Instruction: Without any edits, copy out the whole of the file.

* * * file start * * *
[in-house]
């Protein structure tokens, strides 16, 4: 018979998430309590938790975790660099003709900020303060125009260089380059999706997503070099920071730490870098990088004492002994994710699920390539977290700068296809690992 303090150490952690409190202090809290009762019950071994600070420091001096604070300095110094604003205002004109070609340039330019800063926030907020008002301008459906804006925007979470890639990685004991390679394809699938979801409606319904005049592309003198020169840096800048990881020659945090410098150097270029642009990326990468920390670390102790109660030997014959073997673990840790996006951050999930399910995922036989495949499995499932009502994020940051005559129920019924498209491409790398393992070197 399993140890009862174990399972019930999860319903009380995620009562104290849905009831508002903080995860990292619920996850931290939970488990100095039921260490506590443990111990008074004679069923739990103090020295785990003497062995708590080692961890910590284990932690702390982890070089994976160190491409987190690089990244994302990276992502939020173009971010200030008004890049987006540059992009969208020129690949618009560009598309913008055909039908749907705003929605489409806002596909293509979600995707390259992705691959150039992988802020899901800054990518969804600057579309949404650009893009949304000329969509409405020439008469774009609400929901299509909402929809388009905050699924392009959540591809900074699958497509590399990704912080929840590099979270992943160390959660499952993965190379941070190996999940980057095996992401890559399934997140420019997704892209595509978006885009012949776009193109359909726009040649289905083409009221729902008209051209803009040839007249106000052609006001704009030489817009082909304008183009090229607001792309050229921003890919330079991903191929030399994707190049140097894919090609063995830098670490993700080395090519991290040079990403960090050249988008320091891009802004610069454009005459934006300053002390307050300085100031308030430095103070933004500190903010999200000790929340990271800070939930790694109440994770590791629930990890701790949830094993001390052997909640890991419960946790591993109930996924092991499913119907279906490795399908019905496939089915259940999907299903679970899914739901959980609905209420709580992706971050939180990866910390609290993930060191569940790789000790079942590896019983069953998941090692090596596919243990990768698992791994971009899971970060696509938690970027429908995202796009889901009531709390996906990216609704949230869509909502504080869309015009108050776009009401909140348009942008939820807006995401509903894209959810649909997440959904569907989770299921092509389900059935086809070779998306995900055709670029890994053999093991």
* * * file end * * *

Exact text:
[in-house]
């Protein structure tokens, strides 16, 4: 018979998430309590938790975790660099003709900020303060125009260089380059999706997503070099920071730490870098990088004492002994994710699920390539977290700068296809690992 303090150490952690409190202090809290009762019950071994600070420091001096604070300095110094604003205002004109070609340039330019800063926030907020008002301008459906804006925007979470890639990685004991390679394809699938979801409606319904005049592309003198020169840096800048990881020659945090410098150097270029642009990326990468920390670390102790109660030997014959073997673990840790996006951050999930399910995922036989495949499995499932009502994020940051005559129920019924498209491409790398393992070197 399993140890009862174990399972019930999860319903009380995620009562104290849905009831508002903080995860990292619920996850931290939970488990100095039921260490506590443990111990008074004679069923739990103090020295785990003497062995708590080692961890910590284990932690702390982890070089994976160190491409987190690089990244994302990276992502939020173009971010200030008004890049987006540059992009969208020129690949618009560009598309913008055909039908749907705003929605489409806002596909293509979600995707390259992705691959150039992988802020899901800054990518969804600057579309949404650009893009949304000329969509409405020439008469774009609400929901299509909402929809388009905050699924392009959540591809900074699958497509590399990704912080929840590099979270992943160390959660499952993965190379941070190996999940980057095996992401890559399934997140420019997704892209595509978006885009012949776009193109359909726009040649289905083409009221729902008209051209803009040839007249106000052609006001704009030489817009082909304008183009090229607001792309050229921003890919330079991903191929030399994707190049140097894919090609063995830098670490993700080395090519991290040079990403960090050249988008320091891009802004610069454009005459934006300053002390307050300085100031308030430095103070933004500190903010999200000790929340990271800070939930790694109440994770590791629930990890701790949830094993001390052997909640890991419960946790591993109930996924092991499913119907279906490795399908019905496939089915259940999907299903679970899914739901959980609905209420709580992706971050939180990866910390609290993930060191569940790789000790079942590896019983069953998941090692090596596919243990990768698992791994971009899971970060696509938690970027429908995202796009889901009531709390996906990216609704949230869509909502504080869309015009108050776009009401909140348009942008939820807006995401509903894209959810649909997440959904569907989770299921092509389900059935086809070779998306995900055709670029890994053999093991």